Brown University Economics Prof Says Reparations Would Be Disastrous for the Country
“Let’s make the country a good country for everybody and we’ll be on the right track.”
Glenn Loury is a very wise man. He makes an excellent case for his position here.
FOX News reports:
Brown University economist says reparations will be ‘disastrous’ for future of United States
Economist and academic Glenn Loury on Sunday said the United States should “get beyond race” and reparations would be “disastrous” for the future of America.
Loury, an economics professor at Brown University, appeared on ABC’s “This Week” to discuss critical race theory and Juneteenth becoming a federal holiday, when he was asked by anchor George Stephanopoulos about how Americans can “bridge the divide” on these issues dealing with race.
“I think we should get beyond race. I know I’m spitting in the wind when I say that. I know no one wants to hear it. I think the right story here is that it’s the American story. We’re all in this thing together. I know that’s very easy to say,” said Loury, the first Black tenured economics professor at Harvard University. “I think Martin Luther King got it right in 1963. I think that the racialization of this discussion of crime and violence, and policing, of poverty and wealth and whatnot is bad for America.”
“I think talking about reparations, whatever the moral argument might be, is disastrous for the future of this country,” Loury continued. “Black people should not be trying to cut a separate deal with America. Let’s make the country a good country for everybody and we’ll be on the right track.”
Earlier in the interview, Loury was asked about conservatives expressing concerns about critical race theory and whether he agreed with their definition. Loury responded by saying he believes their definition is “fine” and that their concerns revolve around the “narrative” being pushed.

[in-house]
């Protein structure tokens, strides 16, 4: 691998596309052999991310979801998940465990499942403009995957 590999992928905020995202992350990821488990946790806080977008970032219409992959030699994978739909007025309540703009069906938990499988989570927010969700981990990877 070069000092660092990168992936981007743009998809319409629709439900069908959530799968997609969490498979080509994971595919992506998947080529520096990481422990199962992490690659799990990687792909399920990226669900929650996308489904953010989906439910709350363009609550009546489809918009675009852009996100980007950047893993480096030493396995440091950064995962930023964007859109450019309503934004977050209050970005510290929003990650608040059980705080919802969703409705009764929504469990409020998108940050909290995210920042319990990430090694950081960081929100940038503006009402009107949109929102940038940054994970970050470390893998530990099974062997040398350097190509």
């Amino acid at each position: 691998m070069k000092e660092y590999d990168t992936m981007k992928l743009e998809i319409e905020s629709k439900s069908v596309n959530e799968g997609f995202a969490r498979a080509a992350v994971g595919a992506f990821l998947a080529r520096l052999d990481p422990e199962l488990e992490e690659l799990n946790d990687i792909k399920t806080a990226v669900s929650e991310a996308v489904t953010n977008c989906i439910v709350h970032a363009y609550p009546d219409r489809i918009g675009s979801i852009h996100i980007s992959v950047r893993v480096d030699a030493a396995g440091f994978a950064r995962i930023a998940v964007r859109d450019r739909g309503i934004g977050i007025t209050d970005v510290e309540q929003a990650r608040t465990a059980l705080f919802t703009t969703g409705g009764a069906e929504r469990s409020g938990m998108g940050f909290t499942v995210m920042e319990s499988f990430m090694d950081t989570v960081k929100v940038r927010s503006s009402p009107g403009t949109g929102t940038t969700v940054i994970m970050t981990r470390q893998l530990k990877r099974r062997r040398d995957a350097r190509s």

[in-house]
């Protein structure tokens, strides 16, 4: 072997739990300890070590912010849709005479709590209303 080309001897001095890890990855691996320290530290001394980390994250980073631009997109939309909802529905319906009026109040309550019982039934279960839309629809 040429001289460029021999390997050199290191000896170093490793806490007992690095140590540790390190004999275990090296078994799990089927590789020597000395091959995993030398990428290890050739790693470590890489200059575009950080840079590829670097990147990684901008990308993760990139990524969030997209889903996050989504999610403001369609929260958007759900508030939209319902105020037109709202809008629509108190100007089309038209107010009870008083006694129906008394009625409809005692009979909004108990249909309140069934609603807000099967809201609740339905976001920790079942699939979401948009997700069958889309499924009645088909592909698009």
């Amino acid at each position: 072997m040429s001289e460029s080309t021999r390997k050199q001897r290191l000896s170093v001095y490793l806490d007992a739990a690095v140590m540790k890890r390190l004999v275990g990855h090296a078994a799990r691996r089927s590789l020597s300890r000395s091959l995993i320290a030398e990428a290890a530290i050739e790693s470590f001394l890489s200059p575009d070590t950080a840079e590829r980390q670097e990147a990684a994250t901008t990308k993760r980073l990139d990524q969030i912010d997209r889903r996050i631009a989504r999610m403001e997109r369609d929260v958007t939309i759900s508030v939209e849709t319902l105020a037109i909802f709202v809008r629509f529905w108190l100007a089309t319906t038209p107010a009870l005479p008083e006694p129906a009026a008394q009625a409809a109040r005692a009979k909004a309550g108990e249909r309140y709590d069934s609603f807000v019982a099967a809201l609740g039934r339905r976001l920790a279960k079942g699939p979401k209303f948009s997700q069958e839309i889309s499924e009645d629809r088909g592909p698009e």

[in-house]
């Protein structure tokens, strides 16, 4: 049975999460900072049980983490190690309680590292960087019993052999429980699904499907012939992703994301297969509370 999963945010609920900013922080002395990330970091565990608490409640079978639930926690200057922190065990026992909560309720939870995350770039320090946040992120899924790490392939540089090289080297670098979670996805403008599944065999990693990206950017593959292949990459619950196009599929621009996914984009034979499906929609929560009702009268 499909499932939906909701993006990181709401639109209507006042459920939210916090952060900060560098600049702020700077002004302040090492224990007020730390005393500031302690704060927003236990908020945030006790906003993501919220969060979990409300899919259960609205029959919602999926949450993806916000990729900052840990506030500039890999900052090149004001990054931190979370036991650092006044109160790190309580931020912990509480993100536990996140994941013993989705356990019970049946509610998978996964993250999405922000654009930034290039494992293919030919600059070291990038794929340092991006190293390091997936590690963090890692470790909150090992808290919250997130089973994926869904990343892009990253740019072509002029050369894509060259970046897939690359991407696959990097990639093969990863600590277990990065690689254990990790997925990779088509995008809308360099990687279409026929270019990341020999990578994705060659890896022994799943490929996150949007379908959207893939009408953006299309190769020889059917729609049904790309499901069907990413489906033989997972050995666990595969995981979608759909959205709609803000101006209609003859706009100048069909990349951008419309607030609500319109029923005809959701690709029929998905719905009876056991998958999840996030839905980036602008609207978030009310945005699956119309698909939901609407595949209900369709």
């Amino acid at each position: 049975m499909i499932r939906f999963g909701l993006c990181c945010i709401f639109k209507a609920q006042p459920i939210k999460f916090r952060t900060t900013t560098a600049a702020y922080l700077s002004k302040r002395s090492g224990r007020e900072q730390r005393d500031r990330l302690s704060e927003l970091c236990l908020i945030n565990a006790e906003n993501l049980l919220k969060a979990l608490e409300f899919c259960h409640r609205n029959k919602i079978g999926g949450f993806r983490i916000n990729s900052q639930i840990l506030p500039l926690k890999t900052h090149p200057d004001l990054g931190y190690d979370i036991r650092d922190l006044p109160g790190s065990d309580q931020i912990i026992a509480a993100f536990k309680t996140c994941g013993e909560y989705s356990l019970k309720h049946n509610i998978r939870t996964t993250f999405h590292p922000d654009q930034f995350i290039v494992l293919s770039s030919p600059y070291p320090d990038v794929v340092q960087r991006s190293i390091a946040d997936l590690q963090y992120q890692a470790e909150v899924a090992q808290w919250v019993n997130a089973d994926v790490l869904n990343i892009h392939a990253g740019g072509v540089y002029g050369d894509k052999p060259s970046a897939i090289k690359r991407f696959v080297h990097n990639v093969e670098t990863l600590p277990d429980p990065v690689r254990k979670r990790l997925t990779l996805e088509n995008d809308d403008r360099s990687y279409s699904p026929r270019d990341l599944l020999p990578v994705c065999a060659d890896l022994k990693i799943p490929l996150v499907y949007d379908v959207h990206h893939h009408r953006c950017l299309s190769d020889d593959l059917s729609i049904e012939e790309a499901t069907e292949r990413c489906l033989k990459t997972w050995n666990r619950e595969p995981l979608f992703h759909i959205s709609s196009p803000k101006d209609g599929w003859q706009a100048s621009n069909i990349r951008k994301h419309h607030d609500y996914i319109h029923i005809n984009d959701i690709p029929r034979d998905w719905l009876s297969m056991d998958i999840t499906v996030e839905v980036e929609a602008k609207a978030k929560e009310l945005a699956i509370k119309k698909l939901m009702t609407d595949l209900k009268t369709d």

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The basic problem is that law treats people as individuals. Although individuals can join together as municipalities, corporations and even certified classes in lawsuits, the legal system was not built to adjudicate claims between poorly defined categories. What “rights” does a “race” have when scientists agree that race is a social construct?
Next, there is no limiting principle to confine reparations to just black people. We have different waives of immigrants as well as native Americans. We have women who claim gender discrimination, and we have college athletes who claim the misuse of their names and images for commercial purposes. We have people who paid full price for a college education but were mislead into selecting a major with no commercial value.
Finally, reparations create claims that can never be fully paid. If we give $10,000 reparation checks to every person in the group, what prevents them from coming back and demanding even more money? What prevents other people from redefining themselves to fit into the group that is getting the reparation checks?
Once society starts down this path, you would assume that the courts will be able to sort out any disputes. But look at Indian Land Claims, where disputes have been litigated over many decades, and the Congress has stepped in to fund settlements. When the tribes lost, they start lobbying college students to demand the reparations that the tribes can’t get from the judicial process: https://www.thecornellreview.org/virtual-reunion-highlights-policy-questions-on-indigenous-land-claims/
“Black people should not be trying to cut a separate deal with America.”
But that horse has flown. It sprouted big, black wings in the LBJ administration. Now it’s the only way too many of them know of to survive.
We’ve had reparations: Two examples are welfare and affirmative action.